Finding the nicest places to eat
With family, friends
and a small brown dog.
Finding the nicest places to eat
With family, friends
and a small brown dog.
Two quite different short trips.
First off to Glasgow for an urban adventure (though we’ve been there lots before).
Our bed for the night was new, both to us and Glasgow at the brand new Motel One ; they even had photos from the West Highland line to make us feel at home. It’s close to Central station and the shops and is very, very dog friendly.
If you don’t know the Motel One brand they are well worth checking out. We’ve stayed at their Princes Street branch and they’re also in Newcastle and Manchester.
I couldn’t go to Glasgow without visiting the shops but it’s not quite as dog friendly as Edinburgh, possibly because a lot of my favourites (eg. Whistles, Space NK ) which are dog friendly there are inside malls in Glasgow. The massive Waterstones branch on Sauchiehall Street is dog friendly though, as is Anta and lots of lovely independents on and around Great Western Road. Luckily it was mostly sunny and MrS was happy to wait outside on Buchanan Street while I shopped, and of course Dog S loved all the attention from passers by.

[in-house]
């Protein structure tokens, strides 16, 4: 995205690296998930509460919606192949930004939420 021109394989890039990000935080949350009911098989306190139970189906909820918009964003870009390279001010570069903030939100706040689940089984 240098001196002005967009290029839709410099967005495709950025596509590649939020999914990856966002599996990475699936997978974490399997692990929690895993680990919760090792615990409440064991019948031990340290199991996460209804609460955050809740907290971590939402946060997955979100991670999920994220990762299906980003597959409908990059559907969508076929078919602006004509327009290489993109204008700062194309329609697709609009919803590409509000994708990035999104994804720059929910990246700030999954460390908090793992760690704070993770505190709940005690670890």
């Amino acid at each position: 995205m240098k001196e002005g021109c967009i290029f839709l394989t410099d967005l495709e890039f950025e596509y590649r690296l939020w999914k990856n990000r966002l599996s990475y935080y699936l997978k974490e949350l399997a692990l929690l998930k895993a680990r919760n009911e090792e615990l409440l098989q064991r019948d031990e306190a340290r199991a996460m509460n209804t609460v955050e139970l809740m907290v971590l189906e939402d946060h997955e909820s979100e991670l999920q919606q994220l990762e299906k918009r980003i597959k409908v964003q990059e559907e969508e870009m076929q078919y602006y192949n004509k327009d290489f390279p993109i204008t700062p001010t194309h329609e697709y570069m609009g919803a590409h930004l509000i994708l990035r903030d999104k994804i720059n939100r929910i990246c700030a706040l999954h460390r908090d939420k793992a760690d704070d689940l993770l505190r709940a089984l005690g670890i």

It wasn’t all consumerism though, nor sitting about for DogS. We had a pretty extensive walkies, in fact I covered more steps than I do at home. I’ve walked all over Edinburgh and explored many overseas cities on foot but apart from shopping trips Glasgow on foot has been a path less travelled.